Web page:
When I first learned that Colombian-Puerto Rican actor and comedian, John Leguizamo was starring in his own one-man show, “Latin History for Morons,” a performance dedicated to the oppression of Indigenous and African slaves in Latin America done by the Spanish conquistadors – I knew I had to see it. The Broadway show (which runs now through February 25th only) literally feels like an in-depth, comical but accurate, Latin history class. In other words, Leguizamo touches on everything you didn’t actually get to learn in history class growing up.
The show though hilarious, gets at something deep: the injustice of Latin history. It touches on the injustice of Spanish conquistadors and their impact on the indigenous communities that existed before colonization, as well as the African slaves that were brought over to work the lands. But like many folks who have seen the show, one of the things that stood out to me the most, was the insanely long list of Latin History book references Leguizamo constantly makes. He mentions quite a collection throughout that performance that are definitely worth adding to your own reading list. Here’s a look at a few Latin history books we should all make time to read!
If you’re going to read any history book this year – read this one. This classic national bestseller is a good text to start with, as it provides a pretty thorough and balanced account of American history, that’s told from the side of the oppressor. It’s nothing like the vague history books you read in high school – that’s for sure!
Before watching Latin History for Morons, I had no idea that a Cuban woman fought in the Civil War for the Confederacy because again, it’s not something you typically learn in school. The autobiography tells the story of a Cubana who migrated to New Orleans in 1850s to elope with her American lover. She cross-dressed to fight in the war, organized an Arkansas regiment, participated in historic battles, and eventually became a double agent spy.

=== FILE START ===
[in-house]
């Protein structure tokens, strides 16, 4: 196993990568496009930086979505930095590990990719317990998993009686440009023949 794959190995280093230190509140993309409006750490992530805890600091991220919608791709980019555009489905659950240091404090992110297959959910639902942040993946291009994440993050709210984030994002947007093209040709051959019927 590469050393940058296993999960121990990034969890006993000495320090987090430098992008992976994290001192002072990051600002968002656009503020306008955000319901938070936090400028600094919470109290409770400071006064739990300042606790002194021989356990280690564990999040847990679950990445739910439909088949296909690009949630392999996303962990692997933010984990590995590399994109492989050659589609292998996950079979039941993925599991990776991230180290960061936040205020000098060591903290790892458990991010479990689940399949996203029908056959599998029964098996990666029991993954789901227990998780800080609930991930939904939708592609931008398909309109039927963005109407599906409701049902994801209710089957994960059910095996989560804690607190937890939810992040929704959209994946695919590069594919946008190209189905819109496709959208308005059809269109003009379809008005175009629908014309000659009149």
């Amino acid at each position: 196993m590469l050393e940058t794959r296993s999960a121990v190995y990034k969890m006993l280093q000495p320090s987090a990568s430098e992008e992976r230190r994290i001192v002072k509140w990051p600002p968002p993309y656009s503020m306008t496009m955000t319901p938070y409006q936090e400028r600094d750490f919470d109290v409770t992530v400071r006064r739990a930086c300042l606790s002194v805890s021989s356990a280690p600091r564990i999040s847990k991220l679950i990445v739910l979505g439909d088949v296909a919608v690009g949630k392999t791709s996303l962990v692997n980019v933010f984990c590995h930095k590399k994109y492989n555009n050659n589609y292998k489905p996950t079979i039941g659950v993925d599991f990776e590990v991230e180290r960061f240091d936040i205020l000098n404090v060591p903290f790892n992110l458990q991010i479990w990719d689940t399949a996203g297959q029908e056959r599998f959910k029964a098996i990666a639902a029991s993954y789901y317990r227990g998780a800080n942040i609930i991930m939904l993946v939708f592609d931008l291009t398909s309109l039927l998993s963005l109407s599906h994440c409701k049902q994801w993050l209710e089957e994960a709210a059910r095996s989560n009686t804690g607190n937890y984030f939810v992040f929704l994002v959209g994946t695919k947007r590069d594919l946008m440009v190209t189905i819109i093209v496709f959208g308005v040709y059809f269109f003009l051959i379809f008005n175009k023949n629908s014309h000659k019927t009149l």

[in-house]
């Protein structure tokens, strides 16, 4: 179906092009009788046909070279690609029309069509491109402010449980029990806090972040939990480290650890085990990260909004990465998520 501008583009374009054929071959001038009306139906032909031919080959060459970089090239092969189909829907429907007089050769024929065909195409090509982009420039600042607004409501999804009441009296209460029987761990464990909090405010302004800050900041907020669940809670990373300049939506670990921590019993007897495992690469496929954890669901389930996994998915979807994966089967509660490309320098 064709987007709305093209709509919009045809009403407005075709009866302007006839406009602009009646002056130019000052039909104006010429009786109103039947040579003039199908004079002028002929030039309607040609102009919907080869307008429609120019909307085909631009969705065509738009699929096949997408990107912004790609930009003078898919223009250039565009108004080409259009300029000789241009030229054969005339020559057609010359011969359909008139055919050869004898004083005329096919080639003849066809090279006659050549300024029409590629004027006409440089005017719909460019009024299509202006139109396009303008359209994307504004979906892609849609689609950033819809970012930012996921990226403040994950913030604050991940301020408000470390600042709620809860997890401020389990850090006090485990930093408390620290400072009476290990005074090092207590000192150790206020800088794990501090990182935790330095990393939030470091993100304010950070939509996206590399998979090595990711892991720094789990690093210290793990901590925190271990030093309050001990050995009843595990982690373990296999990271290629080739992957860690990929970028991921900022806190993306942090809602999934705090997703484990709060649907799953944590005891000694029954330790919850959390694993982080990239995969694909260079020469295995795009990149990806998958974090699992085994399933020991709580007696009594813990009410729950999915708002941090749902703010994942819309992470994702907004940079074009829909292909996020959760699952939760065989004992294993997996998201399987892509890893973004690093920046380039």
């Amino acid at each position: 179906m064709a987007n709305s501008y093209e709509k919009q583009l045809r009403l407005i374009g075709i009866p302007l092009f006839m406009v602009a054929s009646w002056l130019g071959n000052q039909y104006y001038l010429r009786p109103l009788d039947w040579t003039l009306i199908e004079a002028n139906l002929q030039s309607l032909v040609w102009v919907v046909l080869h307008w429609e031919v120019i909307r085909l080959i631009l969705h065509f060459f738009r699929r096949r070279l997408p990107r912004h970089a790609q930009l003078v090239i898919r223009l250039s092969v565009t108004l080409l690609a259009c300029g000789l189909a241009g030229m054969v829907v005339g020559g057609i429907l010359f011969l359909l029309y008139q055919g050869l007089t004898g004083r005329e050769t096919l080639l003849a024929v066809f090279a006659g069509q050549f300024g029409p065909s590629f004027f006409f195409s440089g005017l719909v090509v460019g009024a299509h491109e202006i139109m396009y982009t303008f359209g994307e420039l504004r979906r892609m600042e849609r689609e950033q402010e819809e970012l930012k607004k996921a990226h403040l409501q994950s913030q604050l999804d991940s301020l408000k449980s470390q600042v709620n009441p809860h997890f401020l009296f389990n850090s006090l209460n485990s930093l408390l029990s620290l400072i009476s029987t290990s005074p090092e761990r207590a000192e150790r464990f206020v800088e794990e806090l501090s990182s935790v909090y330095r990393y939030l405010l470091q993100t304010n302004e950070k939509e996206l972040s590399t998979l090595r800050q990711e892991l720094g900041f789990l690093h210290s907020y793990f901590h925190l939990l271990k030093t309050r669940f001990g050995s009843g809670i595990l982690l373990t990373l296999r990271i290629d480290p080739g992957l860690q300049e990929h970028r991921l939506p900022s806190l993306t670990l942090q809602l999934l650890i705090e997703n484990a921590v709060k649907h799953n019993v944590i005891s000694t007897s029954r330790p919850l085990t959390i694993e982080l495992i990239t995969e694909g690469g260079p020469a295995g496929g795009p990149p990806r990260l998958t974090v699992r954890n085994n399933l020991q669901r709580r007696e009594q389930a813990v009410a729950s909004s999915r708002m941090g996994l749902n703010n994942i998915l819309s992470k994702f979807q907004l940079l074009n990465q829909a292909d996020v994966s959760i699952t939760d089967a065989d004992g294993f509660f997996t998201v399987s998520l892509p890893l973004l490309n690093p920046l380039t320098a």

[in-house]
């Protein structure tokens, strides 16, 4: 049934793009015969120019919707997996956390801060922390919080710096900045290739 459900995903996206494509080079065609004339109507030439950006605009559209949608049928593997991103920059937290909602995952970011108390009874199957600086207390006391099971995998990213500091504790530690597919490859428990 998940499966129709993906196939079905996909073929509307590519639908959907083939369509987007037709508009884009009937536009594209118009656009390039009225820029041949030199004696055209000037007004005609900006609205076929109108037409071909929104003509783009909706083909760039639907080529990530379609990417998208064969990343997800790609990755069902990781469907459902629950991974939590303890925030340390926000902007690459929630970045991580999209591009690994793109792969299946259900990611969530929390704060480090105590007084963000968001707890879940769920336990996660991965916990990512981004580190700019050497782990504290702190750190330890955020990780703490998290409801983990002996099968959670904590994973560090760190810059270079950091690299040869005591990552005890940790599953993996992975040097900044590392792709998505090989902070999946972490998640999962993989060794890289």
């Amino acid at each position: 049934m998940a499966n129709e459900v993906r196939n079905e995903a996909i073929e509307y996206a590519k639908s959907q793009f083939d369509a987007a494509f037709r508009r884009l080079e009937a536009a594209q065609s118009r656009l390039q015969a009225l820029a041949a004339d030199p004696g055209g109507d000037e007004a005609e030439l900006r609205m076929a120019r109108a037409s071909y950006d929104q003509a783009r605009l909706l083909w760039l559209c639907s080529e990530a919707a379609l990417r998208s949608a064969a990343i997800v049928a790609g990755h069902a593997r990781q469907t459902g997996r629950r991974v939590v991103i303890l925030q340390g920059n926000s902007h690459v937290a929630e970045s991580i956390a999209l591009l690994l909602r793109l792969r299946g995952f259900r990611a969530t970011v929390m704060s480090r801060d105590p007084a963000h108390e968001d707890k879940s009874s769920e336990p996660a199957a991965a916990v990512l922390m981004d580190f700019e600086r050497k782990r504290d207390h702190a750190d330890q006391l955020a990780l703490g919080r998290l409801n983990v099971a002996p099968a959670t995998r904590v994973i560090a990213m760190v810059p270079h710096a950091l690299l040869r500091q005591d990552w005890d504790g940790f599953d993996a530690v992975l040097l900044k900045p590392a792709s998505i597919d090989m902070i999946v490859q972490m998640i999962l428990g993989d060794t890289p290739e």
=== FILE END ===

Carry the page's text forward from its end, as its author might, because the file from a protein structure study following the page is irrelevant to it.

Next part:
This book explores the Americas and what it was like before colonization and before the arrival of Columbus in 1492. It touches on the reality of the Aztec capital and the indigenous communities, versus the myths we’ve been conditioned to believe. A powerful and fascinating read indeed.
This historical narrative explores and surveys five centuries of Latin American history starting with the Americas before Columbus to the wars for independence that took place in the early 19th century. It also touches on the search for true identity in Latino America over the past century and how collision of people and culture plays such a strong role in all of this.
This book explores the ancient civilizations of the Americas that started from natives from Asia to Alaska who migrated more than 13,000 years ago to the west. It traces the Mayan and Aztec empires of central and South America, and analyzes how organized and efficient their communities were before the Spanish conquistadors conquered in the 16th century.
This history book explores and examines the period between the European conquest and Latin American independence. In this case specifically Brazil between 1492 to 1825.
This fascinating book explores the Yoruba people of West Africa who were brought to Cuba to work as slaves, along with the faith they tried to preserve for centuries, who’s existing faith is now known today as Santeria, a mix of the original beliefs blended with Catholicism.
This 1983 read is the first collection of short fiction stories written and edited by Latinas from both the US. and Latin America. The book includes selections in both Spanish and English and touches on the power of Latino resistance.
This text was published back in 1979 and includes fascinating poems and prose inspired by the indigenous communities of the Americas.
This collection of short stories was written by twenty Mexican Americans and explores their experiences navigating life in the U.S. as Chicanos.